## Quotient Rule (In what order do you choose which to differentiate)

1. The problem statement, all variables and given/known data

The Derivative of x-2/(x^2-1)

Can you show me how to get the derivative using the quotient rule and tell me if the order matters? I always thought that the order never mattered until I got a wrong graph because it seems I got the wrong derivative.

2. Relevant equations

3. The attempt at a solution

So which one is correct?
If I plug in 0.1 on each of these one gives me a + answer and the other -

I got -x^2+4x-1/(x^2-1)^2
and
x^2-4x+1/(x^2-1)^2

At first I thought these where the same but then as I was plugging in random point to see if it increased or decreased at the critical points I did not get the same results. It seems that ive used the quotient rule correctly but the answer changes depending on which you choose first to differentiate.
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 Recognitions: Gold Member Science Advisor Staff Emeritus You can evaluate a compound expression in any order you want, as long as you do it correctly. What do you mean by "order matters"? I have a suspicion you are comparing two different formulas, rather than comparing two different ways to evaluate a single formula.
 Well you know how we have (f/g) what is (f/g)' ? is it f'g-g'f/g^2 or g'f-f'g/g^2 OR does it even matter? I thought it didn't matter until I came to this problem

Recognitions:
Homework Help

## Quotient Rule (In what order do you choose which to differentiate)

 Quote by Jani08 Well you know how we have (f/g) what is (f/g)' ? is it f'g-g'f/g^2 or g'f-f'g/g^2 OR does it even matter? I thought it didn't matter until I came to this problem
(f'g-g'f)/g^2

Recognitions:
Gold Member
Staff Emeritus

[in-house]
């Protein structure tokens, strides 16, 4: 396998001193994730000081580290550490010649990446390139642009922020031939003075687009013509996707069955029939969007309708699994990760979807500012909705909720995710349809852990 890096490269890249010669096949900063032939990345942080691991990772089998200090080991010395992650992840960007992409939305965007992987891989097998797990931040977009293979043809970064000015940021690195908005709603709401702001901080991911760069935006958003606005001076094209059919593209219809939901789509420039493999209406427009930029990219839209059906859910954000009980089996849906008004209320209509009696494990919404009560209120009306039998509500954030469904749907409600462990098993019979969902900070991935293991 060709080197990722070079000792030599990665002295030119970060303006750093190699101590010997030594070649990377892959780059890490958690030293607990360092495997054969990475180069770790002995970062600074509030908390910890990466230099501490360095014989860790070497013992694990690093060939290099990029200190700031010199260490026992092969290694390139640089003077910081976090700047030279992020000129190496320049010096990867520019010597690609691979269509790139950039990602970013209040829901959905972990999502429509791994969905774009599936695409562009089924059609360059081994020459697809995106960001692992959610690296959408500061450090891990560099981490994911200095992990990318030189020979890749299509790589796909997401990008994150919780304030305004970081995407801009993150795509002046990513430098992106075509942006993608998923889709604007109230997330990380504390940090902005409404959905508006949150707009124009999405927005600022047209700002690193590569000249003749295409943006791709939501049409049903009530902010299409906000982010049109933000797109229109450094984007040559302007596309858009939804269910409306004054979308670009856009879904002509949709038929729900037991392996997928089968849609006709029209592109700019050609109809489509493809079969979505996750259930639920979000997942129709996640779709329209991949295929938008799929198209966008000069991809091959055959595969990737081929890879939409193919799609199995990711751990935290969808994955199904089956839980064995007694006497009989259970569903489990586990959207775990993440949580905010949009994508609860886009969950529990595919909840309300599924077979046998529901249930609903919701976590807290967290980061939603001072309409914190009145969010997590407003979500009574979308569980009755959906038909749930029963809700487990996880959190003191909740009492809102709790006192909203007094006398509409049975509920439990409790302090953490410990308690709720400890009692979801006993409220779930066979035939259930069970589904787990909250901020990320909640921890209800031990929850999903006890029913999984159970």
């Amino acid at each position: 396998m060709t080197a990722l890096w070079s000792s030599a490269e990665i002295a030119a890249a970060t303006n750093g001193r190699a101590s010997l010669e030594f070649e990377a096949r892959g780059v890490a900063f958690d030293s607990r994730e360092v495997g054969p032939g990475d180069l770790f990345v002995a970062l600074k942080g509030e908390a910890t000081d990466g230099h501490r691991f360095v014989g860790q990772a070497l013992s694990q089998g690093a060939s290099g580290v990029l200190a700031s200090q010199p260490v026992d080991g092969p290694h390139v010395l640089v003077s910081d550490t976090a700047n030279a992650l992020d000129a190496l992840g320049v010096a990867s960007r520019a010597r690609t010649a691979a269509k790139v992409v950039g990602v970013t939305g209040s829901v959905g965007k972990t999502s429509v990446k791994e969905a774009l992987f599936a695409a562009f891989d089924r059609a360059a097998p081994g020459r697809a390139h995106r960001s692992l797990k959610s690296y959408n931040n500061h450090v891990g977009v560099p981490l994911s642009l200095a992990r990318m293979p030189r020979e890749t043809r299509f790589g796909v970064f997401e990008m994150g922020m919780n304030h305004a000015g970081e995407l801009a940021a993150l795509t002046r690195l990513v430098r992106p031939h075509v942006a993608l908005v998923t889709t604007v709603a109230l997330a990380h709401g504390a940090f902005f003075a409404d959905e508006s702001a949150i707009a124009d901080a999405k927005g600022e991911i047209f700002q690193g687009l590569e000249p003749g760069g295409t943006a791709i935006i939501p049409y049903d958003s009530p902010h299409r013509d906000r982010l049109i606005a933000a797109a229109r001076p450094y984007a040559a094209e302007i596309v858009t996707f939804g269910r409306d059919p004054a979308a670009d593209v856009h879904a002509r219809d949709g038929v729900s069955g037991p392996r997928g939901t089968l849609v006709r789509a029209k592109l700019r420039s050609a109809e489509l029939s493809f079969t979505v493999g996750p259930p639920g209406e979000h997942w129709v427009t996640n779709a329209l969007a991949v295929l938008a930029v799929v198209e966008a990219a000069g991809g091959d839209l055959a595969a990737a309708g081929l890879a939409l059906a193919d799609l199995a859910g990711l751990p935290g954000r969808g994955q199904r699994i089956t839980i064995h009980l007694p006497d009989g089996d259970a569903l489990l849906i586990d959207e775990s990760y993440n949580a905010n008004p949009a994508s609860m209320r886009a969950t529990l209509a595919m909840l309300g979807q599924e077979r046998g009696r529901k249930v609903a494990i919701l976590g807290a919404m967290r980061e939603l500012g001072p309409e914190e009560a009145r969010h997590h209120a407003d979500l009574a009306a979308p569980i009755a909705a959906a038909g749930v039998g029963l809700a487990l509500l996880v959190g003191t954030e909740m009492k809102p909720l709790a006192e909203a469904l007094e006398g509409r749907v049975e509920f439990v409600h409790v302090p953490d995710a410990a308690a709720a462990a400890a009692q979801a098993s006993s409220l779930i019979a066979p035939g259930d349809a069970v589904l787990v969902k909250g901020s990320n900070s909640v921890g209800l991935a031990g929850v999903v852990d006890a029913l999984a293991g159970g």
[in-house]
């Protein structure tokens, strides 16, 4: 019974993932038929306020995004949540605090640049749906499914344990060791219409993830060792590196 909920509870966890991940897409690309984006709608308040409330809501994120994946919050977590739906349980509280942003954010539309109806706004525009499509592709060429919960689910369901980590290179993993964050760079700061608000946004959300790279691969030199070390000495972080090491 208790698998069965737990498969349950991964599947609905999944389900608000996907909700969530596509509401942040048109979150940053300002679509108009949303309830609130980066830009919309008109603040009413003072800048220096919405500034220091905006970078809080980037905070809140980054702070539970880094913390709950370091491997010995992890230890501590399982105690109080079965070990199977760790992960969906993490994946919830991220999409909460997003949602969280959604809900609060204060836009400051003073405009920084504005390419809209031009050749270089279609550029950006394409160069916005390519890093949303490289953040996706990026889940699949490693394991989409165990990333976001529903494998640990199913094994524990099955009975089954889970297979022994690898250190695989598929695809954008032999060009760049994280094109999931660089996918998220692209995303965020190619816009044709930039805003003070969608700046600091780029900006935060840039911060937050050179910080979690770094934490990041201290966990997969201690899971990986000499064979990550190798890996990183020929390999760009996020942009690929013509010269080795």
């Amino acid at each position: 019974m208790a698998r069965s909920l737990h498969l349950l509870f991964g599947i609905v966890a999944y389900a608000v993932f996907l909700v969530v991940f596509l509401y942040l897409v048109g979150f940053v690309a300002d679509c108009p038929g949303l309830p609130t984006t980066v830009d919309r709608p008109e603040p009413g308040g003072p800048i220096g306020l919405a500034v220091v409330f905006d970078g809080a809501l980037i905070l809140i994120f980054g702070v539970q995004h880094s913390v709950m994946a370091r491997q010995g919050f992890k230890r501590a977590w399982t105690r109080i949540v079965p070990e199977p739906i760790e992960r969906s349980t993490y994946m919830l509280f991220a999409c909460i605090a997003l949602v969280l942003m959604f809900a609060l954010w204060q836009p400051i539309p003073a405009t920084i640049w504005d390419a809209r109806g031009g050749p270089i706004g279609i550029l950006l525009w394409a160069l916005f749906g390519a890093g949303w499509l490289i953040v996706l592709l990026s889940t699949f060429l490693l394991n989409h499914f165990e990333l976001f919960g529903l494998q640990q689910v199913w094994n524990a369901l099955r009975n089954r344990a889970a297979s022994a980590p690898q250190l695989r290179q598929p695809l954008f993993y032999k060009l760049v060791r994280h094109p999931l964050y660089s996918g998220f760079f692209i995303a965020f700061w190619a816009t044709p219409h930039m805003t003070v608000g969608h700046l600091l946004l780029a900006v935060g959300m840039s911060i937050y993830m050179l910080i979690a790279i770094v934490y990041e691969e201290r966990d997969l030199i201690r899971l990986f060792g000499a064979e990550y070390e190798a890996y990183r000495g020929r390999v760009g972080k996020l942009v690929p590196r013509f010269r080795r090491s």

Quote by Jani08 Well you know how we have (f/g) what is (f/g)' ? is it f'g-g'f/g^2 or g'f-f'g/g^2 OR does it even matter? I thought it didn't matter until I came to this problem
Well, the two formulas
$$\frac{f'g - g'f}{g^2}$$
and
$$\frac{g'f - f'g}{g^2}$$
are formally different. Of course, that doesn't mean they are actually unequal -- have you thought about trying to prove/disprove their equality? It would be one of those "prove or disprove the following identity" kind of problems. I guess you have already done the "disproof", since you found a counterexample. Do you remember why you thought it didn't matter?

Incidentally, what you wrote is technically wrong: the meaning of
$$f'g - g'f/g^2$$
is
$$f'g - \frac{g'f}{g^2}$$
and not
$$\frac{f'g - g'f}{g^2}$$
Even if you know what you mean, you really should add parentheses when talking to other people:
$$(f'g - g'f)/g^2$$
because they might not realize that you are abusing notation. Actually, I would advise using parentheses even when you're writing just for yourself -- I've seen many people make mistakes because they got confused on how things were grouped.
 Mentor Note the parentheses that gb7nash added. When you write x-2/(x^2-1), people would interpret this as x - (2/(x^2 - 1)), which is probably not what you intended. Also, (f'g-g'f)/g^2 and (g'f - f'g)/g^2 have opposite signs.
 Recognitions: Gold Member Homework Help Science Advisor Staff Emeritus I suspect you were confused because the order doesn't matter with the product rule. That's because in the product rule, you're adding the terms, and addition is commutative. If you differentiate f first, you get f'g+g'f, and if you differentiate g first, you get g'f+f'g. Since the order doesn't matter for addition, those two expressions are equal. With the quotient rule, however, there's a subtraction rather than an addition. As you know, the order does matter for subtraction: a-b isn't the same as b-a. So for the quotient rule, you need to remember that you differentiate f first and g second. If you can't remember that, just write f/g as f(g-1) and use the product and chain rules to rederive the quotient rule.
 Hurkyl thanks for tips, I guess I should type it the same way I type it in my graphing calculator. Vela you got it spot on, now that I look at it the way of properties it does make sense. Hah I finally got it...after a whole year doing this thing..I was always just "hoping" I had the right order never really tackled it. Thanks everyone!